Stovall v. State

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340 N.W.2d 265 (1983)

David Lee STOVALL, Appellant, v. STATE of Iowa, Appellee.

No. 69331.

Supreme Court of Iowa.

November 23, 1983.

*266 Patrick J. Kelly, Davenport, for appellant.

Thomas J. Miller, Atty. Gen., Roxann M. Ryan, Asst. Atty. Gen., and William E. Davis, County Atty., for appellee.



This appeal involves a question of whether a guilty plea was voluntarily and intelligently made.

Applicant David Lee Stovall was previously convicted of a forcible felony, robbery. On the present occasion the prosecutor charged him with a second forcible felony, first-degree robbery with a firearm. The charge of the use of a firearm, if established, would subject Stovall to section 902.7 of the Iowa Code (1981):

At the trial of a person charged with participating in a forcible felony, if the trier of fact finds beyond a reasonable doubt that the person is guilty of a forcible felony and that the person represented that he or she was in the immediate possession and control of a firearm, displayed a firearm in a threatening manner, or was armed with a firearm while participating in the forcible felony the convicted person shall serve a minimum of five years of the sentence imposed by law. A person sentenced pursuant to this section shall not be eligible for parole until he or she has served the minimum sentence of confinement imposed by this section.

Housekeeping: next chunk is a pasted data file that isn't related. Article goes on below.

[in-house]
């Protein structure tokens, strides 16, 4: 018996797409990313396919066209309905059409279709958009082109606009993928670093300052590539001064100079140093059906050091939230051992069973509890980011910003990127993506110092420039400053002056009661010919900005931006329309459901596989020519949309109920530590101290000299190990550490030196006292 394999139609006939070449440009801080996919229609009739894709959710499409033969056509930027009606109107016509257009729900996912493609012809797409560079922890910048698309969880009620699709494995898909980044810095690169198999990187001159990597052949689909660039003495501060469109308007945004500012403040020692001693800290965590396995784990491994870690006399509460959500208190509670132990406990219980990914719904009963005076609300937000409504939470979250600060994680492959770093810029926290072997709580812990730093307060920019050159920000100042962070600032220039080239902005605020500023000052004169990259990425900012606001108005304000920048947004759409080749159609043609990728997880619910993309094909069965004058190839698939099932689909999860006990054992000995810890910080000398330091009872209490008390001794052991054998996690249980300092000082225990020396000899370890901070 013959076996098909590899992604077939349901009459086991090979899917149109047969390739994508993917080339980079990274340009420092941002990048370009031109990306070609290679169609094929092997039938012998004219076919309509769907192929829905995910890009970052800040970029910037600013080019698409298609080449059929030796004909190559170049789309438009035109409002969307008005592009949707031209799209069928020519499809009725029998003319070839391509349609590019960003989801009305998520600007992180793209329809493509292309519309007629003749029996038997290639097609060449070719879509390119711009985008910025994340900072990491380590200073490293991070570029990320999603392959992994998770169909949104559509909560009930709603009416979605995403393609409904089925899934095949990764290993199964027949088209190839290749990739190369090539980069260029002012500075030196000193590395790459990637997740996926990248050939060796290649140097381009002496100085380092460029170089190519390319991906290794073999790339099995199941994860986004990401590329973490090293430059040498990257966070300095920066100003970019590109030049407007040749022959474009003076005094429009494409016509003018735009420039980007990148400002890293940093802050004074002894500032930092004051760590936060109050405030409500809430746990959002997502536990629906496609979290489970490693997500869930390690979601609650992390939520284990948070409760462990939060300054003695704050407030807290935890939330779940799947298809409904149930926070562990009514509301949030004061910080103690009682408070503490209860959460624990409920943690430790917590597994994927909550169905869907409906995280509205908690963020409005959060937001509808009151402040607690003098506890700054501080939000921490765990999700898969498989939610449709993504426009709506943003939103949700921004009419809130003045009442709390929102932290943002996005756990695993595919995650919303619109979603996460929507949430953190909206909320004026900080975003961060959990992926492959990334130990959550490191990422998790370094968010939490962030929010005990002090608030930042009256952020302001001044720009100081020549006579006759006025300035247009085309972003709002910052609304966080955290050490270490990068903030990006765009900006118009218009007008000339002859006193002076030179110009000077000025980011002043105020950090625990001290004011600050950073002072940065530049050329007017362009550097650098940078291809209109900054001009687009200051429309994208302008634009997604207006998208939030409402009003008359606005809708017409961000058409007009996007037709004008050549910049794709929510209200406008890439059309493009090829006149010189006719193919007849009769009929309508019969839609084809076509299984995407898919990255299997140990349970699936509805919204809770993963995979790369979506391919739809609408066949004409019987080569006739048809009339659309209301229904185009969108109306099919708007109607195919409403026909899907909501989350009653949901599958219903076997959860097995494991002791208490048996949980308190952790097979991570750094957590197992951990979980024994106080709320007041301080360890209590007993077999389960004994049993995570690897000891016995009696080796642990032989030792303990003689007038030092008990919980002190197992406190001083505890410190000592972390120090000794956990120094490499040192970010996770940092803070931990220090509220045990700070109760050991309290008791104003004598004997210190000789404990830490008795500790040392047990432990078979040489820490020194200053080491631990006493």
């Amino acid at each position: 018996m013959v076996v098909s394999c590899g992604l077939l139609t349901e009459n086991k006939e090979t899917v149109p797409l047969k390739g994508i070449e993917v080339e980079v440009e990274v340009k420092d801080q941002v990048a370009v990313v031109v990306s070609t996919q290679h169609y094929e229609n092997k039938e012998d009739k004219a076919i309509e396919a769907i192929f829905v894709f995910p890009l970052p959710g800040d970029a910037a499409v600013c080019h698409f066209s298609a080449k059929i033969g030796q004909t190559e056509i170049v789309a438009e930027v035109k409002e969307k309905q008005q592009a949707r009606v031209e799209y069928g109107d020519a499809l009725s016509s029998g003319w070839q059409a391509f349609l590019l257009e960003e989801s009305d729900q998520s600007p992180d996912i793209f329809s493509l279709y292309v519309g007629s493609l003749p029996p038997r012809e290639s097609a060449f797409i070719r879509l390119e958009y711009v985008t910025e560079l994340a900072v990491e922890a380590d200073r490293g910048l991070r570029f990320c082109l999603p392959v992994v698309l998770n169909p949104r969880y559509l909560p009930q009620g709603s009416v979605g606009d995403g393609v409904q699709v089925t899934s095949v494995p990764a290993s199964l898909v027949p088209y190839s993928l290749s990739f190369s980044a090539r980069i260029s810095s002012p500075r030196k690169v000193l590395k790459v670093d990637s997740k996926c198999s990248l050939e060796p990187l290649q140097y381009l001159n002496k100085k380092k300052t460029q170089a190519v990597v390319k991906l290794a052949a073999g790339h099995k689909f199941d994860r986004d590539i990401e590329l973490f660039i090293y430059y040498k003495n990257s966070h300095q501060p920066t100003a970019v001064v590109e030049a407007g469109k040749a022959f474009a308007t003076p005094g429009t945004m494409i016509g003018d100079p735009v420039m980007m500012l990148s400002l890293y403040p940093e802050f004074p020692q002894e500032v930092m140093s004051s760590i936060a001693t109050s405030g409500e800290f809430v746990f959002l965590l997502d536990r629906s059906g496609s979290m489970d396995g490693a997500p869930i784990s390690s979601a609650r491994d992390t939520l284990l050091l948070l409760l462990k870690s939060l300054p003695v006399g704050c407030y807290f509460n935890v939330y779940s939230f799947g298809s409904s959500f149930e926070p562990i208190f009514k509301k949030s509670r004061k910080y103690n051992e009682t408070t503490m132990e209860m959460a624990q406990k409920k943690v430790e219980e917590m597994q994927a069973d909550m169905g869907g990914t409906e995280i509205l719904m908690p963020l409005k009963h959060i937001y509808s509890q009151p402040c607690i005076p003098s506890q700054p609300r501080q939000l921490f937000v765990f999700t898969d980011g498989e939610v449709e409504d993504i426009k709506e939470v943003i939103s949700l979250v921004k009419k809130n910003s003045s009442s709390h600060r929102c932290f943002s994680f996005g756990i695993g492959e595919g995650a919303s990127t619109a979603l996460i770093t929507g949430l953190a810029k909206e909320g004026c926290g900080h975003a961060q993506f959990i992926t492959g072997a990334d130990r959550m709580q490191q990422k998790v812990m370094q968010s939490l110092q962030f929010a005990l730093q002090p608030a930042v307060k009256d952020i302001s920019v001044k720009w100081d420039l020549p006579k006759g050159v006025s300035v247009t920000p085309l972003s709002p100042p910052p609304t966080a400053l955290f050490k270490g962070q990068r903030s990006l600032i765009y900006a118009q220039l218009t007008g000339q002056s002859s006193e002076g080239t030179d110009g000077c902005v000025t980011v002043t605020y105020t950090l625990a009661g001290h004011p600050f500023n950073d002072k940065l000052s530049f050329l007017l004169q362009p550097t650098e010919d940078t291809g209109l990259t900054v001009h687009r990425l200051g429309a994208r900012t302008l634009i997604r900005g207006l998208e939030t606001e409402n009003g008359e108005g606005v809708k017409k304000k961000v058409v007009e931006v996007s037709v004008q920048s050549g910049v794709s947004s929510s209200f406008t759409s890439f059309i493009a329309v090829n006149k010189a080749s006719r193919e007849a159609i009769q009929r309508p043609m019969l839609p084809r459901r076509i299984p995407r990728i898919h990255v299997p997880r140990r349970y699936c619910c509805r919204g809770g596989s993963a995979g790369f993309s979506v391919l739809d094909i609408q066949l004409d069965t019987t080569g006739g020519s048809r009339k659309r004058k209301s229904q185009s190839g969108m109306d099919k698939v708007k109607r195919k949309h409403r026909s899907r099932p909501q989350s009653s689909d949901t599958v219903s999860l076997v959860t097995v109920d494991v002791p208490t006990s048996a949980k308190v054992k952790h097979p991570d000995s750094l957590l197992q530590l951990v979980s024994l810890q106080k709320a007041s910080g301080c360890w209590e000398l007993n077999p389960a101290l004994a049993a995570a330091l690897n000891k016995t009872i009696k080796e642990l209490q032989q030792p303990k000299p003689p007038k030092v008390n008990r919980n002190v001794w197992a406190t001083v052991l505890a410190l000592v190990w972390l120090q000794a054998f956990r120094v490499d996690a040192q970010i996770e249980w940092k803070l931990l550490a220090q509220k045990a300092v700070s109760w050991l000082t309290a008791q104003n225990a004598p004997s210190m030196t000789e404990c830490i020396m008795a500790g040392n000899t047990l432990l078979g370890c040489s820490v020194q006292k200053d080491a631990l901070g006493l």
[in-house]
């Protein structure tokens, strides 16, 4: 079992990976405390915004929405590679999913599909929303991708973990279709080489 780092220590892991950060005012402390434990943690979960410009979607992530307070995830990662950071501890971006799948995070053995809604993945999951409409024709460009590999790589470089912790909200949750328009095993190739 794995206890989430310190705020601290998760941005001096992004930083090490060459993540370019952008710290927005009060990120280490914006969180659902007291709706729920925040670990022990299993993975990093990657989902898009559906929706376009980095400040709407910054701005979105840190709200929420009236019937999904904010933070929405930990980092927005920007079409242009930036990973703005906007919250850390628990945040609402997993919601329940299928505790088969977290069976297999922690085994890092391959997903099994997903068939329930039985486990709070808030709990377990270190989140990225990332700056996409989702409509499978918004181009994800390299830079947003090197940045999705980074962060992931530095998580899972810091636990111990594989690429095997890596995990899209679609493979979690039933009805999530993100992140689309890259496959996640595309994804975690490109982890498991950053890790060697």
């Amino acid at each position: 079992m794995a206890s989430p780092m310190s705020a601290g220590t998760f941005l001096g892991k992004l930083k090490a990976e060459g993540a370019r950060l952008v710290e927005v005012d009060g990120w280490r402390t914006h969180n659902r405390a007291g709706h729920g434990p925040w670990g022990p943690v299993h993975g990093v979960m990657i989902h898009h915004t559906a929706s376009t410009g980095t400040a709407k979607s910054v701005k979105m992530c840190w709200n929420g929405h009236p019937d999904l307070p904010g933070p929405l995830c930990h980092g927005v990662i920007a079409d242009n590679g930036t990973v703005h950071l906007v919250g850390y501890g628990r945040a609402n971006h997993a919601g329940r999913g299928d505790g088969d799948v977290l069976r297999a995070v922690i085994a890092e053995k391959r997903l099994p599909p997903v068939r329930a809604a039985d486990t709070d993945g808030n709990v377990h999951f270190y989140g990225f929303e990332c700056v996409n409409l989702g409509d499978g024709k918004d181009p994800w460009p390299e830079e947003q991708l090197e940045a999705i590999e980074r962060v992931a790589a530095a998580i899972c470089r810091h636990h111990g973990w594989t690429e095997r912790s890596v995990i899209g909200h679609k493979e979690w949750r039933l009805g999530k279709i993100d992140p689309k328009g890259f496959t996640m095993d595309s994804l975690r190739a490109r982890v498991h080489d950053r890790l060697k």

Stovall tendered a guilty plea to the charge but refused to admit a factual basis for it. The district court therefore refused to accept the plea.

At trial on the charge the prosecutor and Stovall entered into a plea bargain. The prosecutor would recommend incarceration but would not recommend a factual finding of the use of a firearm so that the five-year mandatory incarceration would not be triggered. Stovall would plead guilty and admit a factual basis. The parties carried out the bargain.

The district court explained to Stovall that the plea bargain obviated the five-year ineligibility for parole, in this exchange:

The Court: I'll now ask the prosecuting attorney and defense counsel, is this plea a result of a prior plea discussion or agreement? Mr. Ottesen [prosecutor]: It is, Your Honor. Our agreement is that we will recommend incarceration for a term of twenty-five years, but will not recommend the imposition of the minimum sentence. The Court: Do you understand that? Defendant: Yes. The Court: That means there won't be any five-year period that you have to serve before you're eligible for parole; do you understand that? Defendant: Yes. .... The Court: And this plea is a result of a plea agreement, which you are now presenting to the court. I'm going to read it to you, Mr. Stovall: "Defendant to plead guilty to Robbery in the First Degree. State recommends twenty-five year term. State does not recommend a minimum sentence." In other words, they don't recommend that you serve five years before you're eligible for parole. Do you understand? *267 Defendant: Uh-huh.

(Emphasis added.)

The court accepted the plea bargain and Stovall's plea, and imposed sentence for no more than twenty-five years, pursuant to statute. Iowa Code § 902.9 (1981).

The second paragraph of section 906.5 of the Code provides regarding paroles: